Former South Africa President Nelson Mandela, who fought to end apartheid, served from 1994-99 as the first black president elected to office in his country and became a global popular hero, died today. He was 95. Mandela was hospitalized June 8 for a lung infection following a history of recurring health issues, and his family began gathering at his Johannesburg home earlier today. South Africa President Jacob Zuma made the announcement just now in a national address.
The passing comes as the Weinstein Co’s biopic Mandela: Long Walk To Freedom is having its UK premiere, with members of the royal family in attendance. The news broke during the premiere screening and was announced to the guests after the credits had rolled when a two minutes’ silence was held.
Jailed in 1962, Mandela spent 27 years as a political prisoner in his own country before his 1990 release and subsequently led the charge to end apartheid with the African National Congress. His fight made him an international symbol for peace and progress, earning him the Nobel Peace Prize in 1993. Less than five months after his release from prison, Mandela embarked on a grueling, eight-city tour of the U.S., which included an address before Congress and a speech on the steps of Los Angeles City Hall. The visit helped cement his hero status, and he became a pop culture icon who inspired feature films and TV movies, saw his likeness on mass-produced T-shirts and had close ties with high-profile figures from Bill Clinton to Bono. Mandela: Long Walk To Freedom, the most recent film based on his life, premiered to a standing ovation at the Toronto International Film Festival in September, opened in theaters November 29 and is getting awards-season buzz. It stars Idris Elba and is based on Mandela’s autobiography.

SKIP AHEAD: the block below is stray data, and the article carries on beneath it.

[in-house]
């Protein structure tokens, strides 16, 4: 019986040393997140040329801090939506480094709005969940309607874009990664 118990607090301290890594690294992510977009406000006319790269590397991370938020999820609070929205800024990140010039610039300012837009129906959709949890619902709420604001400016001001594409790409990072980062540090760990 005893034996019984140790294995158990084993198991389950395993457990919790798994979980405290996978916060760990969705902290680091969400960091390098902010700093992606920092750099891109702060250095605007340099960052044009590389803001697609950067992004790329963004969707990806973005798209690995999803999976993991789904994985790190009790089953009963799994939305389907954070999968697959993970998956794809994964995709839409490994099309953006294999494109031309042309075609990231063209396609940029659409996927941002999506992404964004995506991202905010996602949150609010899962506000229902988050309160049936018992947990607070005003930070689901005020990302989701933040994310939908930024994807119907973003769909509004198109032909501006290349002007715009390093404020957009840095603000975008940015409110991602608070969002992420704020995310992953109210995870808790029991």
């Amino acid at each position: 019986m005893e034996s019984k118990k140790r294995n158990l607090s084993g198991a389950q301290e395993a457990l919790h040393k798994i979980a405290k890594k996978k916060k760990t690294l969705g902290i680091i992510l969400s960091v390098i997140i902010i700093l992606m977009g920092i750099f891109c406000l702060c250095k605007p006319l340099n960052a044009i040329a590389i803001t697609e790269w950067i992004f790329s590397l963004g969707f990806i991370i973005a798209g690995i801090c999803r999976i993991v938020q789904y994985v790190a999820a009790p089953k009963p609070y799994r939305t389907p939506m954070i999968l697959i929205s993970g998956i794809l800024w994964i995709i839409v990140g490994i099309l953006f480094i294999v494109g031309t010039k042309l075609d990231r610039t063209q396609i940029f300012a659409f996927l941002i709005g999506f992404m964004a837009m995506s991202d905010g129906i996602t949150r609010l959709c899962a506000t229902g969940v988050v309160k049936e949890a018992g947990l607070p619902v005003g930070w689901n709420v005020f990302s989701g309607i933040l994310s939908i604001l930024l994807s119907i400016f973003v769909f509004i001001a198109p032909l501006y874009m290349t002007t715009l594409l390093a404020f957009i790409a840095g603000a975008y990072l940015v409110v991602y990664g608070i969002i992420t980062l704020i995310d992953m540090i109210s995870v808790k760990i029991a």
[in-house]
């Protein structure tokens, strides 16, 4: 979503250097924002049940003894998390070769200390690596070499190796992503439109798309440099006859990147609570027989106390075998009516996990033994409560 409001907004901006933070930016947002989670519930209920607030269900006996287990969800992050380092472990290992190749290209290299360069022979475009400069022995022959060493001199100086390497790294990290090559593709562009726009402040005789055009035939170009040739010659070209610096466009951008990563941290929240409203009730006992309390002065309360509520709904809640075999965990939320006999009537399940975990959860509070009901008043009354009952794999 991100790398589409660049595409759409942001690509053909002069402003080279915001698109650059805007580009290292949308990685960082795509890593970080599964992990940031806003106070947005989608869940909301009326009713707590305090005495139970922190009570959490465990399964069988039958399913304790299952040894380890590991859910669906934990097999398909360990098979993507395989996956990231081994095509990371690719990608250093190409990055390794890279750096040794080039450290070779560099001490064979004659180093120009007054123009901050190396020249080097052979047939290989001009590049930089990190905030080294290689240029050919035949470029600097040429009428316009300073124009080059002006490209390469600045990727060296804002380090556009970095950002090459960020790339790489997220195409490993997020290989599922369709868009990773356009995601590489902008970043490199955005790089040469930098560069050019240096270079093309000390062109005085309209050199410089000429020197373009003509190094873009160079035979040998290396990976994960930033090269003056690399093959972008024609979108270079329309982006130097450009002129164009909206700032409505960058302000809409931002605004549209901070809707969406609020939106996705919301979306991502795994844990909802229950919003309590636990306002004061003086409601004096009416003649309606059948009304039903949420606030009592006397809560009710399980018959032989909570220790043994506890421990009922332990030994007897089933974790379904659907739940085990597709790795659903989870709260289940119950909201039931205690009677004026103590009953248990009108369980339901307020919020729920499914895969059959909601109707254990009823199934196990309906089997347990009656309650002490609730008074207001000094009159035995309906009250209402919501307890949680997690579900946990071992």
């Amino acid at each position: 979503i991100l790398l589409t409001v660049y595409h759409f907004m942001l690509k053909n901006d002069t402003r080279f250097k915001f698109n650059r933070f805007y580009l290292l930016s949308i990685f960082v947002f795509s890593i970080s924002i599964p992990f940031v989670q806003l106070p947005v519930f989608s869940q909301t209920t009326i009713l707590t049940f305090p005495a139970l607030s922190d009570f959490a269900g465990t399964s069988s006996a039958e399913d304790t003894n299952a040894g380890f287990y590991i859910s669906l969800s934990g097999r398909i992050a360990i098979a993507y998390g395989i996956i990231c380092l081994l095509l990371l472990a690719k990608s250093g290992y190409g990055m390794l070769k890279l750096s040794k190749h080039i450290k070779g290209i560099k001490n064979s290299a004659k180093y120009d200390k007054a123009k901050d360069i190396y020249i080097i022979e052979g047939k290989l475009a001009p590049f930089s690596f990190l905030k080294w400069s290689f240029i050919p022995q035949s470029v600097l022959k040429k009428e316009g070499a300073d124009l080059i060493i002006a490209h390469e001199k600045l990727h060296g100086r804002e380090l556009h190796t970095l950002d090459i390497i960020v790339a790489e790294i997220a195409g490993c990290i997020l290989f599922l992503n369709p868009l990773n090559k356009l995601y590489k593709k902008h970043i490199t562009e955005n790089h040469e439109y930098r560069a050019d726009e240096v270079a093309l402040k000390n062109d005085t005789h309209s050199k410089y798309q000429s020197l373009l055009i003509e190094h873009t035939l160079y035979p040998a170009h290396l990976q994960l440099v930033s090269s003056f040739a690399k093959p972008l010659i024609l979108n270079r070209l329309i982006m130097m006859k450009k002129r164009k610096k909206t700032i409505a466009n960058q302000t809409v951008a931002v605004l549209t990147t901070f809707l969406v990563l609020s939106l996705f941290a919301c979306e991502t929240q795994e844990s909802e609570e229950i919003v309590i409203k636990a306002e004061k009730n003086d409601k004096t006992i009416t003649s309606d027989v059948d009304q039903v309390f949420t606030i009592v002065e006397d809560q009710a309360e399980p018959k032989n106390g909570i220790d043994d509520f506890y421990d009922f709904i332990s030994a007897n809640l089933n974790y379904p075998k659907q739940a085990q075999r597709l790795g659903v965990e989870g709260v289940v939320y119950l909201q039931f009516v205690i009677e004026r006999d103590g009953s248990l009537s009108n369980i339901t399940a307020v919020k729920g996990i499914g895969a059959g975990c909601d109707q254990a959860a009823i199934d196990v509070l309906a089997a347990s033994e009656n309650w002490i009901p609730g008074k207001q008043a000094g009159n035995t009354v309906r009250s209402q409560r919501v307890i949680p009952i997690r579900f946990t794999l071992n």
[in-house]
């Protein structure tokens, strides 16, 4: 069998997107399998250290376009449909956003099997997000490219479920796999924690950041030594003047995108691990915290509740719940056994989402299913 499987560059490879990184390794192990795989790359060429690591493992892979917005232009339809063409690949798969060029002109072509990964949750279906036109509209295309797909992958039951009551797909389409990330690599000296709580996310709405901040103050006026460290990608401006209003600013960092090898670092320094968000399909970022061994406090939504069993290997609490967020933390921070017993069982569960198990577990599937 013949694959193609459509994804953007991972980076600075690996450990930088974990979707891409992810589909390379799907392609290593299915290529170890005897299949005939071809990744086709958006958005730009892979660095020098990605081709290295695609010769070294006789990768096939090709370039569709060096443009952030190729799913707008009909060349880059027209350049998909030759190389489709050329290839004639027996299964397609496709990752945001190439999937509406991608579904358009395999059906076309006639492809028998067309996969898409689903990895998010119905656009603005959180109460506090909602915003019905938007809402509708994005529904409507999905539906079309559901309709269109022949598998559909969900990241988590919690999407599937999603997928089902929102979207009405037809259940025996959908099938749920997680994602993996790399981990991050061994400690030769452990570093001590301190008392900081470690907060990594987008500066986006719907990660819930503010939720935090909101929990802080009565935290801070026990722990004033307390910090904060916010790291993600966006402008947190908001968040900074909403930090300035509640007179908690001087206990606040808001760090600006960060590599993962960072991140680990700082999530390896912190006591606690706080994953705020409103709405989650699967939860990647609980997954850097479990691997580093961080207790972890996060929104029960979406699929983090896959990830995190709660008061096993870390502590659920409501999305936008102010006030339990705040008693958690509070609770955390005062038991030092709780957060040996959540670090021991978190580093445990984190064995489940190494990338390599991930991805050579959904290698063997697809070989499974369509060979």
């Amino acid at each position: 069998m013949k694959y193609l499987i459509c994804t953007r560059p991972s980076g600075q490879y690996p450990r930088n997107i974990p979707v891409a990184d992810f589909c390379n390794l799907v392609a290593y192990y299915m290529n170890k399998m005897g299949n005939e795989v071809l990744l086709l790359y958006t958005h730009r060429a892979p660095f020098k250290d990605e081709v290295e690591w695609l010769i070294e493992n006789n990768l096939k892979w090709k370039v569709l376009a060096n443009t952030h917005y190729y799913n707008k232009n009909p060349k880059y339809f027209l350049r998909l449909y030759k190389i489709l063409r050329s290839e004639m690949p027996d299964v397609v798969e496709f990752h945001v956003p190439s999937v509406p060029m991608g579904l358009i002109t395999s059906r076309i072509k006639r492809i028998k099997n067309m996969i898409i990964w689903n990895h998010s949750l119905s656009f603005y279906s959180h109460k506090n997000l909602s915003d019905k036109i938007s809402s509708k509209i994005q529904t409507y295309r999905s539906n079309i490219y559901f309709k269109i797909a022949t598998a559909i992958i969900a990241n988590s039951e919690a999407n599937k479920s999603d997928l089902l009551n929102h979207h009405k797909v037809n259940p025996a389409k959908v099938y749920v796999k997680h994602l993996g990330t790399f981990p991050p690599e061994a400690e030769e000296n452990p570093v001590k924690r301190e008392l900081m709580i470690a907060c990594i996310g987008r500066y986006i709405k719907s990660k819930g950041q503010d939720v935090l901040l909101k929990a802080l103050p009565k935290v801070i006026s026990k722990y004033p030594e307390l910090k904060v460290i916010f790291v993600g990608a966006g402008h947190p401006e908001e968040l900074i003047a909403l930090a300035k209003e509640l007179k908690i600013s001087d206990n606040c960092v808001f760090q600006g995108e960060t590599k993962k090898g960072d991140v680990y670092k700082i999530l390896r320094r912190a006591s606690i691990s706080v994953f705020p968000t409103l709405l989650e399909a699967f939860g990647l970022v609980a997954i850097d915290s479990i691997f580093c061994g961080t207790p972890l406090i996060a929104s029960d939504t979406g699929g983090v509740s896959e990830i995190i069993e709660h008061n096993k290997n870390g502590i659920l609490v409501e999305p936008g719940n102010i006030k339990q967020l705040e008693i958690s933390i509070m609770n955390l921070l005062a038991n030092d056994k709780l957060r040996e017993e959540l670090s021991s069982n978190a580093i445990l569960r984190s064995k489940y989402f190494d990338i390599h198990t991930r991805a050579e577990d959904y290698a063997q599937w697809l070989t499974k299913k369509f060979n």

Mandela’s life has been repped onscreen many times throughout the decades, starting with the 1987 made-for-TV pic Mandela, starring Danny Glover. In 2010, Morgan Freeman earned an Oscar nomination for his portrayal of Mandela in Clint Eastwood’s Invictus, about his efforts to unite his fractured country through the 1995 Rugby World Cup held in South Africa. Terrence Howard played him in 2011’s Winnie, told from the perspective of Mandela’s second wife.
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